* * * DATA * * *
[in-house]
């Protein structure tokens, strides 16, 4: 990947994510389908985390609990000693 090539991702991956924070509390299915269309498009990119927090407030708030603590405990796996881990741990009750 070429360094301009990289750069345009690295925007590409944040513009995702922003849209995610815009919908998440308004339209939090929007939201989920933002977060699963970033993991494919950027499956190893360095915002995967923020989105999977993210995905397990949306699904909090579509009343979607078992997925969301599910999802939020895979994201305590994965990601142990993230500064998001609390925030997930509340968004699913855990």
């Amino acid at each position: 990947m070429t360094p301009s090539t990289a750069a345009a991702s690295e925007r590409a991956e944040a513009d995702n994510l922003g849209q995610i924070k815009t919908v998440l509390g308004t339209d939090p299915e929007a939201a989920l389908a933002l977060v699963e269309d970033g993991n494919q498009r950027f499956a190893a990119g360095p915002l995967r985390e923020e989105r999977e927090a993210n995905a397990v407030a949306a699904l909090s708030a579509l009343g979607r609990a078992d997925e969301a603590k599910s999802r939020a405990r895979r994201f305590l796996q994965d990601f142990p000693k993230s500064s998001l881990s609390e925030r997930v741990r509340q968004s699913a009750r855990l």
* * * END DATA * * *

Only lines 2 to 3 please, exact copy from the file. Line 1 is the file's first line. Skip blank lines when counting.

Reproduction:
């Protein structure tokens, strides 16, 4: 990947994510389908985390609990000693 090539991702991956924070509390299915269309498009990119927090407030708030603590405990796996881990741990009750 070429360094301009990289750069345009690295925007590409944040513009995702922003849209995610815009919908998440308004339209939090929007939201989920933002977060699963970033993991494919950027499956190893360095915002995967923020989105999977993210995905397990949306699904909090579509009343979607078992997925969301599910999802939020895979994201305590994965990601142990993230500064998001609390925030997930509340968004699913855990």
């Amino acid at each position: 990947m070429t360094p301009s090539t990289a750069a345009a991702s690295e925007r590409a991956e944040a513009d995702n994510l922003g849209q995610i924070k815009t919908v998440l509390g308004t339209d939090p299915e929007a939201a989920l389908a933002l977060v699963e269309d970033g993991n494919q498009r950027f499956a190893a990119g360095p915002l995967r985390e923020e989105r999977e927090a993210n995905a397990v407030a949306a699904l909090s708030a579509l009343g979607r609990a078992d997925e969301a603590k599910s999802r939020a405990r895979r994201f305590l796996q994965d990601f142990p000693k993230s500064s998001l881990s609390e925030r997930v741990r509340q968004s699913a009750r855990l």